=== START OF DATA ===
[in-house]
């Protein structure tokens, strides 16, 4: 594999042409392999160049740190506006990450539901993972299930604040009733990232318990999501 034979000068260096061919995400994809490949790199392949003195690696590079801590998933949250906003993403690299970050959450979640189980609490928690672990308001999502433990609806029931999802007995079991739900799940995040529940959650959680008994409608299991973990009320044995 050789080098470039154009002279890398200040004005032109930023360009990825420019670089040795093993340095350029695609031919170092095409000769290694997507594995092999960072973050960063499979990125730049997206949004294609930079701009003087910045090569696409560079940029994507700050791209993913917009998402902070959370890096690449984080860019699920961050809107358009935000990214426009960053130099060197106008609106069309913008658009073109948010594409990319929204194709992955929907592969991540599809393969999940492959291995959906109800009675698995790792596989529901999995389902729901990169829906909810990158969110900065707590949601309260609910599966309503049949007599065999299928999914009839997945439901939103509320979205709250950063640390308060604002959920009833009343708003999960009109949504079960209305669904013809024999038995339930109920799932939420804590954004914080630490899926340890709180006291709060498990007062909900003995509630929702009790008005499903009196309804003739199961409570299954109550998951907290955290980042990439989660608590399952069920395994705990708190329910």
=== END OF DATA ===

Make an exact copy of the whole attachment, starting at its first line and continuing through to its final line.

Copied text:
[in-house]
């Protein structure tokens, strides 16, 4: 594999042409392999160049740190506006990450539901993972299930604040009733990232318990999501 034979000068260096061919995400994809490949790199392949003195690696590079801590998933949250906003993403690299970050959450979640189980609490928690672990308001999502433990609806029931999802007995079991739900799940995040529940959650959680008994409608299991973990009320044995 050789080098470039154009002279890398200040004005032109930023360009990825420019670089040795093993340095350029695609031919170092095409000769290694997507594995092999960072973050960063499979990125730049997206949004294609930079701009003087910045090569696409560079940029994507700050791209993913917009998402902070959370890096690449984080860019699920961050809107358009935000990214426009960053130099060197106008609106069309913008658009073109948010594409990319929204194709992955929907592969991540599809393969999940492959291995959906109800009675698995790792596989529901999995389902729901990169829906909810990158969110900065707590949601309260609910599966309503049949007599065999299928999914009839997945439901939103509320979205709250950063640390308060604002959920009833009343708003999960009109949504079960209305669904013809024999038995339930109920799932939420804590954004914080630490899926340890709180006291709060498990007062909900003995509630929702009790008005499903009196309804003739199961409570299954109550998951907290955290980042990439989660608590399952069920395994705990708190329910």